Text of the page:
As I touched on above, I looked online for free stitch tutorials and went from there but as I make more baskets, I am definitely going to get a good instruction booklet. You get what you pay for and investing zero before I started resulted in a misshapen basket that really wasn't what I was hoping for. Lesson learned.
What I Learned With This First Basket
Sew into the row underneath your current row. After my basket side fiasco, when I created the basket lid, I sewed my thread into the row underneath and it looked much better and was much sturdier. The difference is so visually obvious!
Much Better! And I Experimented With Different Natural Knobs
How I Added Beads
Beads can be easily added when making pine needle baskets. Work until you reach the part on your basket where you want beads to appear. Simply slip a bead over your needle and work a small stitch to secure it in place. Continue adding beads as desired.
Now, while I added beads to the basket as I went along, I decided to add beads to my finished lid. I found it difficult to get my beaded hearts even so I plan on sewing on a darker thread to outline the hearts for better definition.
Finished Basket--not perfect but I learned so much.
How I Straightened My Little Basket
I couldn't bear to throw out my misshapen basket, so I stuffed it full of potpourri. I had to be firm with that naughty basket and cram in the potpourri to plump out the caved side but it truly saved the day and prevented me from pitching it into the trash. My transformed basket now lives happily on my sideboard and guests, when they see it, have no idea that it's "shored up from the inside." So all's well that ends well.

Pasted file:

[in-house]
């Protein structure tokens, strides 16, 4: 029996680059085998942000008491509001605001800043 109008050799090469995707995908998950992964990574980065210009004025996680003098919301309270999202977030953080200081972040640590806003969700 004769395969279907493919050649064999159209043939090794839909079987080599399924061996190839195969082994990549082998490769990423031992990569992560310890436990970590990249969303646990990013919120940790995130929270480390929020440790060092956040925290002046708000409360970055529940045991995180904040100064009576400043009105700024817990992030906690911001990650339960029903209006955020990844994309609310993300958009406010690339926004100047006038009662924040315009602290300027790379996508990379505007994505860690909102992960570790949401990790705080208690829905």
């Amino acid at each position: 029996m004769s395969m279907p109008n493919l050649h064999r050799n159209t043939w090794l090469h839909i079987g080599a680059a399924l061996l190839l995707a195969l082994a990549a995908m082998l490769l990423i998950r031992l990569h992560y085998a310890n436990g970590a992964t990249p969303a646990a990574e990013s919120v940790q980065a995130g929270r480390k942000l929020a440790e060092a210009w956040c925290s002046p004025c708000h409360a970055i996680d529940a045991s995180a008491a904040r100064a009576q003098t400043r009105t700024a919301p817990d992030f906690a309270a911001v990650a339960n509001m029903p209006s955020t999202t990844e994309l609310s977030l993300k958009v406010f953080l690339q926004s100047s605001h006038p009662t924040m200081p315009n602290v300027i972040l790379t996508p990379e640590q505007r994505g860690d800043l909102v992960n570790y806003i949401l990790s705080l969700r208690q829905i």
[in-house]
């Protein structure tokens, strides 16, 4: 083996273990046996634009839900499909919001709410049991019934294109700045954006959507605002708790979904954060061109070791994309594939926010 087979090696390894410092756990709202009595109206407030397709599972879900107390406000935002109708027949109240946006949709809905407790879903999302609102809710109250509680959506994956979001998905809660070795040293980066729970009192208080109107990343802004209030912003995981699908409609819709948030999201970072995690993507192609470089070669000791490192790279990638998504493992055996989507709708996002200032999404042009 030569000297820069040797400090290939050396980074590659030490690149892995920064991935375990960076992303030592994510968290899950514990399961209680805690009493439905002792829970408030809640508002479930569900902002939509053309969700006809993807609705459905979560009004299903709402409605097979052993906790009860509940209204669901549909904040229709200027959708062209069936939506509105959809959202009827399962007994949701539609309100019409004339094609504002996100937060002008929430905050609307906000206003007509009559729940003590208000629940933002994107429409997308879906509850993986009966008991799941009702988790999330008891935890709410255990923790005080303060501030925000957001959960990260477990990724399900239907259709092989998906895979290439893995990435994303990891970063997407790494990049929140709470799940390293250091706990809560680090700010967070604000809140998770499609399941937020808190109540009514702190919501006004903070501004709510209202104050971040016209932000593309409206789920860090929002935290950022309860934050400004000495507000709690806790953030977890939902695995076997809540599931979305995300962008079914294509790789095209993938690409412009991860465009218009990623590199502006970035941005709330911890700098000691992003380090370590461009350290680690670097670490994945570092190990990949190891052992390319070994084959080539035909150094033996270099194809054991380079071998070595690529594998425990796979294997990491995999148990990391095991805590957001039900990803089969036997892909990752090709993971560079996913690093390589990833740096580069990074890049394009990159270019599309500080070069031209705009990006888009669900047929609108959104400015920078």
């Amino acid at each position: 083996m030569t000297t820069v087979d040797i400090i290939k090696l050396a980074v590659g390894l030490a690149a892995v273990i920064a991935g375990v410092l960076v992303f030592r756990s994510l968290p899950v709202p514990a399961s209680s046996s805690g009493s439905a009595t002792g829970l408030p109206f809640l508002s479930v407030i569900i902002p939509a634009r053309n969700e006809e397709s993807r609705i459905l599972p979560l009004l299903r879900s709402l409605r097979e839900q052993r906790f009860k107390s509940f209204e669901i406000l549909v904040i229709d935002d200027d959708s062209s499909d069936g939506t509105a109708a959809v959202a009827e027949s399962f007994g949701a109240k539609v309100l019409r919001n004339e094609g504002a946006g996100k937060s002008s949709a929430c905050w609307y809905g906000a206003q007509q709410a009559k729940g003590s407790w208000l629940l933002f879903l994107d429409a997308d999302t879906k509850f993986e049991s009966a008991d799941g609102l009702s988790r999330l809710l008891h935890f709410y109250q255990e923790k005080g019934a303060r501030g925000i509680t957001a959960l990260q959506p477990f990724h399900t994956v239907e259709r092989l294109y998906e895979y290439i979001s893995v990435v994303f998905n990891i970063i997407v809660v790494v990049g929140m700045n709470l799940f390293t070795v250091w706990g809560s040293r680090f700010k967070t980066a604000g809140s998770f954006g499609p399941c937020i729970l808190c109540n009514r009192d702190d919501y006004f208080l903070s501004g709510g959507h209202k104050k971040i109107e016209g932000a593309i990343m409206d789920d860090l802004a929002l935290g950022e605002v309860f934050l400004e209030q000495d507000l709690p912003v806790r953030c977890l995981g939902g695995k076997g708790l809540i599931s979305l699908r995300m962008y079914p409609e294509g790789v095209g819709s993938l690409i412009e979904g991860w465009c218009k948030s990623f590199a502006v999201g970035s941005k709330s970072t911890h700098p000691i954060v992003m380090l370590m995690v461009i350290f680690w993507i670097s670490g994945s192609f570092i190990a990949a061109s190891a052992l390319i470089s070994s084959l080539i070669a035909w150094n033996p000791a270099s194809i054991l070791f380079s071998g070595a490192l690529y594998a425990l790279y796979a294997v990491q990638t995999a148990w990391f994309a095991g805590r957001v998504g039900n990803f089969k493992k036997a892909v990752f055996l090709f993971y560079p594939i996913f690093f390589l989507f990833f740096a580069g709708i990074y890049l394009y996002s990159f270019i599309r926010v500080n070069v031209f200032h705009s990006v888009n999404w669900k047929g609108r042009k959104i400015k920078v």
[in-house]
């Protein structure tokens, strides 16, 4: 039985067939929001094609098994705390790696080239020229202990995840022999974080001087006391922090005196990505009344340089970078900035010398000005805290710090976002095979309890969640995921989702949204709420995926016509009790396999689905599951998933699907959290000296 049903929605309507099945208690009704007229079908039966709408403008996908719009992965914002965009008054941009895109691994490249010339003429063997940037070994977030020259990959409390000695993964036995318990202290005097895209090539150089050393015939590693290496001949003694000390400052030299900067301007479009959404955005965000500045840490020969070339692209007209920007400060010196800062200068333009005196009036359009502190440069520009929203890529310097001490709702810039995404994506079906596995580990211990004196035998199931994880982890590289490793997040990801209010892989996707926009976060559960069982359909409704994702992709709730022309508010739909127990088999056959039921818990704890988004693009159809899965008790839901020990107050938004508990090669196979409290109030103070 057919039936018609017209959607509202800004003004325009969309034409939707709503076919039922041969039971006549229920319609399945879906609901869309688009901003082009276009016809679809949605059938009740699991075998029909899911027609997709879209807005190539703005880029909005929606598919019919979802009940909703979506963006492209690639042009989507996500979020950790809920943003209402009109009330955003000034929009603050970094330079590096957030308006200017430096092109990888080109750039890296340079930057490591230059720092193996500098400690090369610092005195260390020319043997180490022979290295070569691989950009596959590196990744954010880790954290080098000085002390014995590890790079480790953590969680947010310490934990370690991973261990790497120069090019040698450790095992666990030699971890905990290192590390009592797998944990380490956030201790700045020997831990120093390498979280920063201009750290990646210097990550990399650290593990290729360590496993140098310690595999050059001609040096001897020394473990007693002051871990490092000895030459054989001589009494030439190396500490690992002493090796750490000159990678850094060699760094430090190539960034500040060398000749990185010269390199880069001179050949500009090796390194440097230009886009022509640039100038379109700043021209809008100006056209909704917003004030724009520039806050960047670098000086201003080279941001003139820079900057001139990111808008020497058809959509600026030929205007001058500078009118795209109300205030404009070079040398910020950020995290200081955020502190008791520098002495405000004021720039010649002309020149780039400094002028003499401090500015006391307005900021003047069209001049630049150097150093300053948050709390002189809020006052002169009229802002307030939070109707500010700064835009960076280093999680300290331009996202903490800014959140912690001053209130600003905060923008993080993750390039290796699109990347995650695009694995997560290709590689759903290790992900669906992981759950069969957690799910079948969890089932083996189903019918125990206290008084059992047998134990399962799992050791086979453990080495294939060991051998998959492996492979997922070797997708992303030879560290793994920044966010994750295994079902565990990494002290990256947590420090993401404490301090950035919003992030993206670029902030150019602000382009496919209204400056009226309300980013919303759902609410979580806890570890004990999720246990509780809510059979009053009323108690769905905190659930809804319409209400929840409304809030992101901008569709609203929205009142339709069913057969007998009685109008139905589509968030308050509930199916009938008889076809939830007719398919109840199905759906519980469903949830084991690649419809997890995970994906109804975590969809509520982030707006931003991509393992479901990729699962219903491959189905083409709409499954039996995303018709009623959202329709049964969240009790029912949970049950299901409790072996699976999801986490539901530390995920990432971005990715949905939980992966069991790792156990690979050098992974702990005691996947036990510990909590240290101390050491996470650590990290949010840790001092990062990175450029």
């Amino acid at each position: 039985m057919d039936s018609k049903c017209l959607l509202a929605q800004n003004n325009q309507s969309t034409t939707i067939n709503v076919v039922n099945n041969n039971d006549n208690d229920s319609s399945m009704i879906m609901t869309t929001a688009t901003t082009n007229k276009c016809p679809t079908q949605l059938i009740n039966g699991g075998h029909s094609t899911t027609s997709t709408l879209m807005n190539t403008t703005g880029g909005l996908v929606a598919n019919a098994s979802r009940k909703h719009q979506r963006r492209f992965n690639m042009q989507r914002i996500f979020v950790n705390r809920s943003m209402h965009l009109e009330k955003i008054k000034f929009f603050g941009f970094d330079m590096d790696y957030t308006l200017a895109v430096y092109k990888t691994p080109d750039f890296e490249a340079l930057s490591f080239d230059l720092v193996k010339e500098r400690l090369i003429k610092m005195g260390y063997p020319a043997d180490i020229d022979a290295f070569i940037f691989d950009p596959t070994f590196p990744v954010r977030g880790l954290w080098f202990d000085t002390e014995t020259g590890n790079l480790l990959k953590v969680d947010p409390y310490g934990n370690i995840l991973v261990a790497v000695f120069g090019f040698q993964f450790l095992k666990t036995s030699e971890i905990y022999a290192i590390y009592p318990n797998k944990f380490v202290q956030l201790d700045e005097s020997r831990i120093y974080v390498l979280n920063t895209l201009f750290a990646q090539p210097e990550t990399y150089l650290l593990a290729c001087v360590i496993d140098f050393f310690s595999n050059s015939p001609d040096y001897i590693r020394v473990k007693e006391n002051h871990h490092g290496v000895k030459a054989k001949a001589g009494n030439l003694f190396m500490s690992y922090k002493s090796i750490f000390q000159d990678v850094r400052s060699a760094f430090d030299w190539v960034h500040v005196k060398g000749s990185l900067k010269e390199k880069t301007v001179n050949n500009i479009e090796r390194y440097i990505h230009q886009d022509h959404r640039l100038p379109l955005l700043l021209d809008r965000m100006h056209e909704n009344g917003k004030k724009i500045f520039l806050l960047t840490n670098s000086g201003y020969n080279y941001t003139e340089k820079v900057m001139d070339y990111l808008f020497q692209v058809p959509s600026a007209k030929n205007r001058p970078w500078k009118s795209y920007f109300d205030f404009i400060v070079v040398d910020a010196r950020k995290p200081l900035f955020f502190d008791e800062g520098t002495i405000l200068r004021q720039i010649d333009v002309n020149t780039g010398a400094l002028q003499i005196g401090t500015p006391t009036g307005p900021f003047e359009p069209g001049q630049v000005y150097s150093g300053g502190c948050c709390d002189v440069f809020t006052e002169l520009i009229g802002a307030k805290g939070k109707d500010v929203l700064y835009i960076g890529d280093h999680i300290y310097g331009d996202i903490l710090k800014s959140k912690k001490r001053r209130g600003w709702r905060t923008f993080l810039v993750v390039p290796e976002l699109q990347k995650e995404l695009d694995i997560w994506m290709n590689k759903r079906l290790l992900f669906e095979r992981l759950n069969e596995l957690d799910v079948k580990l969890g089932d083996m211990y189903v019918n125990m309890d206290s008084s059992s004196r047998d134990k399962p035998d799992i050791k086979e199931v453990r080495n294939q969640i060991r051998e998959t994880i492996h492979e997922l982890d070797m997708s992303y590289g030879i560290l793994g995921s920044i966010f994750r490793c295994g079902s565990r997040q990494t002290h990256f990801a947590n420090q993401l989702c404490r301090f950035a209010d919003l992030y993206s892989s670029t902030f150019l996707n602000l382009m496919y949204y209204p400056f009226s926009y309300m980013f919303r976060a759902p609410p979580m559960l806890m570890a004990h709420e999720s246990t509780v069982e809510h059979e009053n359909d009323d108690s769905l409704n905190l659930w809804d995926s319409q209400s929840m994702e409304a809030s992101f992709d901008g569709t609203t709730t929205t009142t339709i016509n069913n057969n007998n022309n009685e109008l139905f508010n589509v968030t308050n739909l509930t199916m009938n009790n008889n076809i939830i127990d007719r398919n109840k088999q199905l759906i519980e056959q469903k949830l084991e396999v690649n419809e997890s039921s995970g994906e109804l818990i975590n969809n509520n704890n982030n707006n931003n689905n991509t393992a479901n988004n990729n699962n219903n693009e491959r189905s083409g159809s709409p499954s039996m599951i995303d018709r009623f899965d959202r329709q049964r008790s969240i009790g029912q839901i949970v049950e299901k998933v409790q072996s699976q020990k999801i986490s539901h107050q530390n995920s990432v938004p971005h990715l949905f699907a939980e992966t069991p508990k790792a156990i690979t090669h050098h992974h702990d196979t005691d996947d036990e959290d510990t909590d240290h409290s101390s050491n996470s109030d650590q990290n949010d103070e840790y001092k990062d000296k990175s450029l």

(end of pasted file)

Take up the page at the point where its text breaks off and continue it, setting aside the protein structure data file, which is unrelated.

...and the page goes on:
Potpourri Turned my Basket "Respectable."
How to Protect Your Finished Basket
Pine needle baskets can be sealed with beeswax, paraffin or shellac spray. This last step is optional but can protect the needles and extend their natural life.
I've included videos to give readers a feel for this process. These are not my videos. For more information, visit YouTube.
How to Make a Pine Needle Basket
Smaller Baskets Make Great Little Soap Holders
What can you use your baskets for? These baskets make unique-looking scented soap containers and as such, are attractive items for the home bathroom.
Many crafters choose to line their baskets with fabric. A velvet-lined basket can look truly special.
Some choose to make much larger baskets and because of their size, these can be used to hold any number of items.
Do You Want to Try Pine Needle Basket Weaving?See results without voting
I hope you've enjoyed this sojourn into the world of pine needle basket making and, if this is something that interests you, hopefully you will now be inspired to try your hand at it.
If you are ready to begin your first "learning" pine needle basket, please see my next hub for trouble-shooting and answers to questions you may have: Selecting and Using Pine Needles for Basket Making
© 2008 Athlyn Green